Education is important to all and a teacher is a person who educates all. The teacher often plays a formal and ongoing role, which is developed by way of professional training at school or other places of education.
Teachers understand that there are diverse students in the class and they require varied teaching techniques to make them successful in school. Knowing your students as a group and as individuals is an important part of good teaching.
In recent years, higher education in general has become increasingly diverse. The variety of students is far greater, and their needs are very different than in the past. Different ways to teach are often referred to as pedagogy and necessary to facilitate the learning process of students with a variety of backgrounds and needs.
Key Teaching Points
- All students have unique strengths, weaknesses, and needs. Treat them all as individuals, don’t generalize them according to their race, religion, gender.
- Always try a variety of teaching styles and respond to the needs of diverse students.
- Create an open classroom that values the experiences and perspectives of the students.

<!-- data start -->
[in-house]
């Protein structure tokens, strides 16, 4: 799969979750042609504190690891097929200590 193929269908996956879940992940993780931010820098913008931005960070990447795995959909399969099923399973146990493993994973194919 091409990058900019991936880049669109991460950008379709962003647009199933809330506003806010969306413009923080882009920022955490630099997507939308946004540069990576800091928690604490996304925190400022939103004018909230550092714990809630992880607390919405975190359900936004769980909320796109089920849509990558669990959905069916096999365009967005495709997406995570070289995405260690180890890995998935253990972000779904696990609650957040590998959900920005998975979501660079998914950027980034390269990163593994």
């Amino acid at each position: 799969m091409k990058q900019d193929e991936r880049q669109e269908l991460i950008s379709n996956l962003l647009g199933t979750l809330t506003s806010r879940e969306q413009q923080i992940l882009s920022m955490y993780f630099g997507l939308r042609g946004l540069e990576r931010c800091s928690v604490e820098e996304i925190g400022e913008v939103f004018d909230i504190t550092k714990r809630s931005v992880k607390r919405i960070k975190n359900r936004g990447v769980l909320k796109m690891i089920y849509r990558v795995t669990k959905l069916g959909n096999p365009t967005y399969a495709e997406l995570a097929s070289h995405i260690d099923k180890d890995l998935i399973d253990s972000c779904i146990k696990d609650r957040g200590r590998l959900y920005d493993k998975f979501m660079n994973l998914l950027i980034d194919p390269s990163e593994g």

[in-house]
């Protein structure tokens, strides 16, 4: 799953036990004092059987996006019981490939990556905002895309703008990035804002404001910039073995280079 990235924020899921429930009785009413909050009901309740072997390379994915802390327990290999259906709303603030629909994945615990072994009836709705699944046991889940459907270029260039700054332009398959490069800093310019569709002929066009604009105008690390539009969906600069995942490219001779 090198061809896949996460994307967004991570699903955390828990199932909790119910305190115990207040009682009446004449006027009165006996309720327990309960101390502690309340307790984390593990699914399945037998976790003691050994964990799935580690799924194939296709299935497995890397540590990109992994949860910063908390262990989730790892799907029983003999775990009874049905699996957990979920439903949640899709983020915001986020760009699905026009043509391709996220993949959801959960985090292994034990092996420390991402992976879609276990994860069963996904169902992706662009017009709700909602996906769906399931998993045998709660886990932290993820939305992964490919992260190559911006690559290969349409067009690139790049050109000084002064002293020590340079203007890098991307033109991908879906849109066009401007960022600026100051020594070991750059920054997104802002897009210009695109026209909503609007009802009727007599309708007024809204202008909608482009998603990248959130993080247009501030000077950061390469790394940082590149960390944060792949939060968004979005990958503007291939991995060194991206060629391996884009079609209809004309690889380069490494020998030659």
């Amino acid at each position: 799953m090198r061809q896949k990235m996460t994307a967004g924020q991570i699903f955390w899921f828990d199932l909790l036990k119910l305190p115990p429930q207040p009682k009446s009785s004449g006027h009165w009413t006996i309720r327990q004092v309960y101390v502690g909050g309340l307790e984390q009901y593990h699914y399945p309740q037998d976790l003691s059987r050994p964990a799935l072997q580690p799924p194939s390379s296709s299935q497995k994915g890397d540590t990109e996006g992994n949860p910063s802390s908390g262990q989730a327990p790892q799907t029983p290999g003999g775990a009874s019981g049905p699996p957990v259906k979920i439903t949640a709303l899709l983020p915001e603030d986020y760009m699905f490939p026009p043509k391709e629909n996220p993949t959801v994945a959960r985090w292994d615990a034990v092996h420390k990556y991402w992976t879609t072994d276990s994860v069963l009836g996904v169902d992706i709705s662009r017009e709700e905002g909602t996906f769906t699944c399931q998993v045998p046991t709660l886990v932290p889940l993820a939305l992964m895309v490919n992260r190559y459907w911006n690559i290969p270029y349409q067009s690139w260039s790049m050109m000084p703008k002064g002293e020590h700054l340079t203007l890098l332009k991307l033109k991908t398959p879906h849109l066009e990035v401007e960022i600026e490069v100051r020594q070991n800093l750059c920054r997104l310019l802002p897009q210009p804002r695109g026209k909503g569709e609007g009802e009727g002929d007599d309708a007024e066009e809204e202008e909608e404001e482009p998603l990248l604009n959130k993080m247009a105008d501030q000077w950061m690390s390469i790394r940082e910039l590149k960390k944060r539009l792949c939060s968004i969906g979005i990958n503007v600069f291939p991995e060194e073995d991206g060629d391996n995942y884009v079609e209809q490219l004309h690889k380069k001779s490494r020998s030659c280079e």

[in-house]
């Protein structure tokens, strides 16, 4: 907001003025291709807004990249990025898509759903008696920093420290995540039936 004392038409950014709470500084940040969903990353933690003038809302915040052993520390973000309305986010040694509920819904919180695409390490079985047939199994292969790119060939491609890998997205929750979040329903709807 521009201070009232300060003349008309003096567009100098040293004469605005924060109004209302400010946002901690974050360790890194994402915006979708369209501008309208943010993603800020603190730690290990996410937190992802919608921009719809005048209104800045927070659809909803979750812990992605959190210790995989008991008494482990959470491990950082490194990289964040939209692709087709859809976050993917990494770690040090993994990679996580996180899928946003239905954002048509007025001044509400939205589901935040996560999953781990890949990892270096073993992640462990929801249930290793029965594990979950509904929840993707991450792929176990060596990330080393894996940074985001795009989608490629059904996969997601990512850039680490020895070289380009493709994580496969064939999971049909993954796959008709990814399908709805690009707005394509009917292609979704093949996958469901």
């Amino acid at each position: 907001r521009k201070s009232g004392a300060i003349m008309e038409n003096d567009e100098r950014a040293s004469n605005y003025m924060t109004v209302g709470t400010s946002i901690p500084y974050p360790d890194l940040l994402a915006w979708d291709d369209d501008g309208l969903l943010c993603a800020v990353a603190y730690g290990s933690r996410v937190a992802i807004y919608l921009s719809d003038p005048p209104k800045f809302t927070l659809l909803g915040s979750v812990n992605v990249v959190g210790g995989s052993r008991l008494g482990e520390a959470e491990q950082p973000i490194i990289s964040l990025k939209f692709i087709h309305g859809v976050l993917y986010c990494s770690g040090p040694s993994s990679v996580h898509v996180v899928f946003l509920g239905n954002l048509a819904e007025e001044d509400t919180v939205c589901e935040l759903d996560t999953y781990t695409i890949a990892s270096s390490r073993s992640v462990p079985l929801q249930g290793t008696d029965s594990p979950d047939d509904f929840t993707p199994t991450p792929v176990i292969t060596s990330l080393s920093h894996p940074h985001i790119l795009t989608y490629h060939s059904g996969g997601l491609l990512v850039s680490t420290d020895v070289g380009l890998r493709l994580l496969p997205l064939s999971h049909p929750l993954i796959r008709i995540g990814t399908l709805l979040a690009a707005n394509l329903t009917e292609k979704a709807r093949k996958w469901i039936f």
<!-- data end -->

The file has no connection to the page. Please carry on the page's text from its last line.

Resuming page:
- Before implementing a teaching method always understand the background knowledge, environment, and learning goals of the learner.
The teacher gets to interact with students of different ages and students with diverse learning abilities. A child’s cultural background impacts the way he interacts socially and how he learns. The children bring with them their cultural histories, their own assumptions about learning.
Students from different backgrounds, cultures and educational environments learn in different ways. Be aware learning should not be the way that other students learn or that all students learn in the manner you did.
- Appreciating the individuality of each student is important.
- While generalizations sensitize us to important differences between groups, each individual student has unique values, perspectives, experiences and needs.
- Articulate early in the school year that you are committed to meeting the needs of all the students and that you are open to conversations about how to help them learn.
- Recognize our own learning styles and cultural assumptions. These styles and assumptions influence how we teach and what we expect from our students.
- Prepare multiple examples to illustrate your points.
- Help students move between abstract, theoretical knowledge and concrete, specific experiences, to expand everyone’s learning.